Because of its protected location on Port Townsend, wave motion is not a problem at the Ammunition Wharf. Waves in Admiralty Inlet just outside of Port Townsend can be a problem for inbound and outbound vessels during periods of strong northwesterly winds. Currents are not a significant problem at the Ammunition Wharf. Prevailing currents within Port Townsend north of the wharf are circular, and may set clockwise or counter-clockwise, depending on wind flow and the tide. SUBASE Bangor Harbor Pilots, who service ships at the wharf, state that ebb tides cause strong currents in Admiralty Inlet. Because of the relatively narrow entrance channel, ships destined for the Ammunition Wharf must keep at least 10 kt steerage way until well west of a line between Point Wilson and Marrowstone Point. A strong north-setting current passes west of Indian Island through Port Townsend Canal (between Indian Island and the mainland of the Quimper Peninsula) during an ebb tide, but it is largely diffused by the waters of Port Townsend before it reaches the Ammunition Wharf.
The primary hazard at the Ammunition Pier is strong southerly winds. The wind moves north around both sides of Indian Island, reaching the pier as south-southeasterly. Arriving ships normally approach the pier in a wide, counterclockwise turn, and moor starboard side to the pier. During strong southerly winds, the ships are forced off of the pier, making the approach through Port Townsend difficult. Ships may, of necessity, have to moor port side to the pier because of the off-setting effect of wind and the resultant difficult approach. SUBASE Bangor harbor pilots, who provide pilot services for ships arriving at or departing the pier, state that 25 to 30 kt is the maximum wind for safe docking of most vessels at the pier, but 20 kt is the limit for aircraft carriers.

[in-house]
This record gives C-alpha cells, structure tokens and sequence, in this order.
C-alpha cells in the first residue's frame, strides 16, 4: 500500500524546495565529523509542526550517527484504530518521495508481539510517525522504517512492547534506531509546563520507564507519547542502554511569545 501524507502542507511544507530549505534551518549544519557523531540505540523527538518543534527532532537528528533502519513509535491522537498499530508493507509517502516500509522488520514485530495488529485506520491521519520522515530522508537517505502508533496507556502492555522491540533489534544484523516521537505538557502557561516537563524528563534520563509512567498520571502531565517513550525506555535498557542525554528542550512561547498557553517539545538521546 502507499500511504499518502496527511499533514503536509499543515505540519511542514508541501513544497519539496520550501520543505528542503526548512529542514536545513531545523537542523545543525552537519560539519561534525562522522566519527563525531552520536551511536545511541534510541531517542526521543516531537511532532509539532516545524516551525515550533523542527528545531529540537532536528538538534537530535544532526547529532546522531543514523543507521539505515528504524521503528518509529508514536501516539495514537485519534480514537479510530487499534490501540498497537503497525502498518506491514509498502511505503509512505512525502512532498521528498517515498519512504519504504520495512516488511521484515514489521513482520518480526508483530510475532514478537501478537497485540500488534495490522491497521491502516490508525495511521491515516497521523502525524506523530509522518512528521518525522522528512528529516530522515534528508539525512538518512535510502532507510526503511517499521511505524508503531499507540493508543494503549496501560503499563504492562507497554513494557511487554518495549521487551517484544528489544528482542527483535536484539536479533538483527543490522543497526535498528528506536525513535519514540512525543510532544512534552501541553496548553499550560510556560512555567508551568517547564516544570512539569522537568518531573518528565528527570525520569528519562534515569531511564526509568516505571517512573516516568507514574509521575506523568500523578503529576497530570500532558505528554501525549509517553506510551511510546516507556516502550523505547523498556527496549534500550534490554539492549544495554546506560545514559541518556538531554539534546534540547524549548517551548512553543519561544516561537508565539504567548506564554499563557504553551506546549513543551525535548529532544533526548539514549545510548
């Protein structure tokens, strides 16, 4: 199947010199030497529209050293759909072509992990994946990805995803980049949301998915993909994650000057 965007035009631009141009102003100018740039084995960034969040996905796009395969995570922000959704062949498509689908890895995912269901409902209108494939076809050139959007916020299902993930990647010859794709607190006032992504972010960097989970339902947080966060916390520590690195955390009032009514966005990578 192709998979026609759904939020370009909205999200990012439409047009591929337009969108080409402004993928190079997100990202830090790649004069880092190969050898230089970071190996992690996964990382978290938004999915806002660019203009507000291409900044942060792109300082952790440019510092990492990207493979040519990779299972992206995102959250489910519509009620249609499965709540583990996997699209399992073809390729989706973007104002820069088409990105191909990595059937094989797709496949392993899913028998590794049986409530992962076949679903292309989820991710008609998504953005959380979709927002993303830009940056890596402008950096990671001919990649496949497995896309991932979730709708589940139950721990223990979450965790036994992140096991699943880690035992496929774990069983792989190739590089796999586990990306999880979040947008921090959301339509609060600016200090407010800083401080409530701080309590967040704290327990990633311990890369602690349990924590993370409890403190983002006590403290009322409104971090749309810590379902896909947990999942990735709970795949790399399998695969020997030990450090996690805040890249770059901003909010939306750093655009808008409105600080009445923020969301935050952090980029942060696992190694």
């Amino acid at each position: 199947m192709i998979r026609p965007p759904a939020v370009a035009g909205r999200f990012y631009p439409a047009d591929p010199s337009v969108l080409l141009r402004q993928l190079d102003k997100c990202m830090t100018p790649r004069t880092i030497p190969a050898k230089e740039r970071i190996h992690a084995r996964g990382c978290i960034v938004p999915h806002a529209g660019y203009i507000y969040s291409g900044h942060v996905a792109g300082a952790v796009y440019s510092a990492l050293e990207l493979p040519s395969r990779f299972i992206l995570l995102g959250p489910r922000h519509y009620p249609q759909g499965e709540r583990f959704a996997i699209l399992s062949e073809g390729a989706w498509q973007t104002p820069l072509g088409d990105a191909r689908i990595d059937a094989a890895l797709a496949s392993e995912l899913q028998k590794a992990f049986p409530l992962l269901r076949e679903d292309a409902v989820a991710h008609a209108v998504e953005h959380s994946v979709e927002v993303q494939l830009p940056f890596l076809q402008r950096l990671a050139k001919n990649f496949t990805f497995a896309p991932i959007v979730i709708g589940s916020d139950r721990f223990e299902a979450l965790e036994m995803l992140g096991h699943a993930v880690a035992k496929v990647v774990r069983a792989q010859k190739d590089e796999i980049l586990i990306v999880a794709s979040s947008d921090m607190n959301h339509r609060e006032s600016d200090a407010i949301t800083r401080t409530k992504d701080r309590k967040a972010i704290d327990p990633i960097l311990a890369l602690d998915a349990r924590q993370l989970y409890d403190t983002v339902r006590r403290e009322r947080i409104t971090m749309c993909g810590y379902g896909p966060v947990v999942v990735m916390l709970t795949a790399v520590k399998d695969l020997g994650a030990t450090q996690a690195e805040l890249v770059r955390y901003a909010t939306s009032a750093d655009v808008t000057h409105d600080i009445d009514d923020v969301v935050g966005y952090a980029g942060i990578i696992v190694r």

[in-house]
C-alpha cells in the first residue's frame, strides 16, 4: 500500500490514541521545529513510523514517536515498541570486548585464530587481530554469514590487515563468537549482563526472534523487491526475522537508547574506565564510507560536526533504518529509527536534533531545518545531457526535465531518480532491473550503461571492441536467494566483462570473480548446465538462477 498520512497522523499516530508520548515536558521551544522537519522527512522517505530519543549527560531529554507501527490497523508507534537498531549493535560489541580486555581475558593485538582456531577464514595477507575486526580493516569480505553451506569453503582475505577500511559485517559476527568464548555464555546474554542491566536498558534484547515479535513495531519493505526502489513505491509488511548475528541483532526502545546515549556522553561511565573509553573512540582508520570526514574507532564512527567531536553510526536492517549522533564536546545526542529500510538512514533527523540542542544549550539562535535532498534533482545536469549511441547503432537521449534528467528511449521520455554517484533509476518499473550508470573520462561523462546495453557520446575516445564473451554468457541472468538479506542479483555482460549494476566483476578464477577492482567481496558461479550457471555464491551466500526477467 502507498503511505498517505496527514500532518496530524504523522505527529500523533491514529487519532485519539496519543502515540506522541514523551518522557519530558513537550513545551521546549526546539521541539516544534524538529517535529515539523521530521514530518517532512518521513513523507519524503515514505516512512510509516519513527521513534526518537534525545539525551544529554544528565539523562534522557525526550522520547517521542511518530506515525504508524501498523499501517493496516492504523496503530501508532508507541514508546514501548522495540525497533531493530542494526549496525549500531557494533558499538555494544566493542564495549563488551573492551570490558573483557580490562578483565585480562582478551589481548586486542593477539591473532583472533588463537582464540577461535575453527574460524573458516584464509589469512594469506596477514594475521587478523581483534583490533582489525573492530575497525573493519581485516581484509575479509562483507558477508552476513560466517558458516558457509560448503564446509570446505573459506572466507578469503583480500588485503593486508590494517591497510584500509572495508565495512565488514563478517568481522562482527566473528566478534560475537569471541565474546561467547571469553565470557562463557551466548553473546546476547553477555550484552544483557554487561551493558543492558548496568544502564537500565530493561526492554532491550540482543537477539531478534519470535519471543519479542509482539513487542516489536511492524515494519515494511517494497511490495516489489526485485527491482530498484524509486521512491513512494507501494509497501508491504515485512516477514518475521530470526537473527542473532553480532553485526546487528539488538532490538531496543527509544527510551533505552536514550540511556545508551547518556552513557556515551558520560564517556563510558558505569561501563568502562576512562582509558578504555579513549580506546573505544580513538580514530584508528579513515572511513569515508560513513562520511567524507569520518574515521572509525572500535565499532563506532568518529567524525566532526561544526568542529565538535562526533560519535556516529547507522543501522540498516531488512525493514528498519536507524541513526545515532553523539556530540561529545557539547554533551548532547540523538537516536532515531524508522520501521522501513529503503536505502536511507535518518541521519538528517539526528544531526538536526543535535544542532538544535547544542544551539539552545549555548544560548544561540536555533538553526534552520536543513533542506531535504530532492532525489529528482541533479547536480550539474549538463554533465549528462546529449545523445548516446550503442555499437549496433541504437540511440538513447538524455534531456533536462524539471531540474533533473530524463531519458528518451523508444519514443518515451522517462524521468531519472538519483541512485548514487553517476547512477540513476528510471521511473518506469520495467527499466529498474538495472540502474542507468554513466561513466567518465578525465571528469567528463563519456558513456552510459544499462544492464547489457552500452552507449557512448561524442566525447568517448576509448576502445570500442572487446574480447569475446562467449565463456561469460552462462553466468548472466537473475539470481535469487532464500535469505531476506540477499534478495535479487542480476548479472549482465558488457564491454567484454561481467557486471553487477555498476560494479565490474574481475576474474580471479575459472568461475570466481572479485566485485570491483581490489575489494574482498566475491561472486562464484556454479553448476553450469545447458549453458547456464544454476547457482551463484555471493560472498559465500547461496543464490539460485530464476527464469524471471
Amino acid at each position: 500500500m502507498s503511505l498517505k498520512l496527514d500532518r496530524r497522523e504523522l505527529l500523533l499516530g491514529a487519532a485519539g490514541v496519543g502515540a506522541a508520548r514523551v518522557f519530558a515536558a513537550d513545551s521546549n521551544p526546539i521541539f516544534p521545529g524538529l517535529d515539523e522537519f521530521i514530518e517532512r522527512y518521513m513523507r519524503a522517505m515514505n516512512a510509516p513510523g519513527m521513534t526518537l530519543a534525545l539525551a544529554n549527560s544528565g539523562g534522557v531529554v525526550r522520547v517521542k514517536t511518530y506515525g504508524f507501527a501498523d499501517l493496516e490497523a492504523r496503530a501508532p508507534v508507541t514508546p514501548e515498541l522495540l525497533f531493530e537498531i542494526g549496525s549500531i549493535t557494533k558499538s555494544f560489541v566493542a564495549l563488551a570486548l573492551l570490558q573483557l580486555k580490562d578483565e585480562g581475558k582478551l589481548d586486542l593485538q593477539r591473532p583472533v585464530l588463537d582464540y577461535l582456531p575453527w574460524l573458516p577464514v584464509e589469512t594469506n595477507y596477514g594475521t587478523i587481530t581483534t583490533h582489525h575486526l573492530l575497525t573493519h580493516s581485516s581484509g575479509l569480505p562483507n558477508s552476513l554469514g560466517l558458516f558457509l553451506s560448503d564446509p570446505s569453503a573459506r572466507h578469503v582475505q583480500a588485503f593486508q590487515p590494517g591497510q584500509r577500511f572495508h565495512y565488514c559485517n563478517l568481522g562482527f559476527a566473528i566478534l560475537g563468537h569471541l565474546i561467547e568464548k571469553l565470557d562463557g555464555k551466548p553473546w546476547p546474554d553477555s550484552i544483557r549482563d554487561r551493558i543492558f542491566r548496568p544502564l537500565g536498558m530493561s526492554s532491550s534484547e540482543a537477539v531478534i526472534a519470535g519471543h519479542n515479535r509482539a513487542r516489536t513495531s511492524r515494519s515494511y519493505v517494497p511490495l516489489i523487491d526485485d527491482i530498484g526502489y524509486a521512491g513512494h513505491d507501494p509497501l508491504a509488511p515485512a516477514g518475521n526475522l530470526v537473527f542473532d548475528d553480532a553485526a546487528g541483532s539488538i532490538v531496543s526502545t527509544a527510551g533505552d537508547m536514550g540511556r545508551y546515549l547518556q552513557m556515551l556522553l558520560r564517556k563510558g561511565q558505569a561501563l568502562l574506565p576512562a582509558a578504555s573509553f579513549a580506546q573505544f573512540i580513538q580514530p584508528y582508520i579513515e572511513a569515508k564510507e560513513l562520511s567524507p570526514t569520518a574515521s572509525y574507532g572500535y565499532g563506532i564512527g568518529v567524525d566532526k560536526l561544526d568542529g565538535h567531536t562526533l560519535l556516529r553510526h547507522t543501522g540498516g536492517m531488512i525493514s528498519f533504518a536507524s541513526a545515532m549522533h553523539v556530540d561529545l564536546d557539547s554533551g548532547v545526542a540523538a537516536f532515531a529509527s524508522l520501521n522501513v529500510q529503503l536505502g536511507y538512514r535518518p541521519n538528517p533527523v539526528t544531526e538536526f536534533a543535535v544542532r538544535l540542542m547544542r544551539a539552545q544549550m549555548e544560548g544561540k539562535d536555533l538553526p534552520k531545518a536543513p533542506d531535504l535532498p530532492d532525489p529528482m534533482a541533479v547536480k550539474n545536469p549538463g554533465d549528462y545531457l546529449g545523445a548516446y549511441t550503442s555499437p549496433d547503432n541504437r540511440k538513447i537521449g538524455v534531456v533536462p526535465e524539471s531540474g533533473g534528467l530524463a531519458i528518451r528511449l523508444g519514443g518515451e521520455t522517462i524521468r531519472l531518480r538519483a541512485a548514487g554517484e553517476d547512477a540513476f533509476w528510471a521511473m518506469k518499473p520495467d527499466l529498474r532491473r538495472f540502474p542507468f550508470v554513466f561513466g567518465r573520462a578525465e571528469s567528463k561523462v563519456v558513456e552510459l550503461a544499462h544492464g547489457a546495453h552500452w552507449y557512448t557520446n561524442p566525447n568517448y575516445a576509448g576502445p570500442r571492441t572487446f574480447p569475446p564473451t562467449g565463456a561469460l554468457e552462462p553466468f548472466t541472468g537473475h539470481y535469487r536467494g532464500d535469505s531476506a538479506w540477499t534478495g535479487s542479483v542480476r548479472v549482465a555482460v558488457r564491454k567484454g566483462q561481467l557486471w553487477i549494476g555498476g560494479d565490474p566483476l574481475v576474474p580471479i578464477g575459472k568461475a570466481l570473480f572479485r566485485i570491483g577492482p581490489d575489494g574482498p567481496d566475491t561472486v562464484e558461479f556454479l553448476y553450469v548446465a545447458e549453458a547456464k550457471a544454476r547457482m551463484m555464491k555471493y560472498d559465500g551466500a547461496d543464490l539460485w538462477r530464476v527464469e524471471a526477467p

1758: In the French and Indian War, the British captured Fort Duquesne in present-day Pittsburgh.
1783: Nearly three months after the Treaty of Paris was signed ending the American Revolution, the last British soldiers withdraw from New York City, their last military position in the United States.
1863: Union General Ulysses S. Grant breaks the siege of Chattanooga, Tennessee, in stunning fashion by routing the Confederates under General Braxton Bragg at Missionary Ridge.
1864: A Confederate plot to burn NYC failed.
1864: Confederate Cavalry under "Fighting Joe" Wheeler retreated at Sandersville, Georgia.
1876: U.S. troops under the leadership of General Ranald Mackenzie destroy the village of Cheyenne living with Chief Dull Knife on the headwaters of the Powder River.
1941: Adm. Harold R. Stark, U.S. chief of naval operations, tells Adm. Husband E. Kimmel, commander of the U.S. Pacific Fleet at Pearl Harbor, that both President Roosevelt and Secretary of State Cordell Hull think a Japanese surprise attack is a distinct possibility.
1941: The US Navy begins to establish compulsory convoying for merchant ships in the Pacific.
1943: In Battle of Cape St. George, 5 destroyers of Destroyer Squadron 23 (Captain Arleigh Burke) intercept 5 Japanese destroyers and sink 3 and damage one without suffering any damage.
1943: Bombers of the US 14th Air Force, based in China, raid the Japanes held island of Formosa for the first time. An estimated 42 Japanese aircraft are destroyed on the ground at Shinchiku airfield.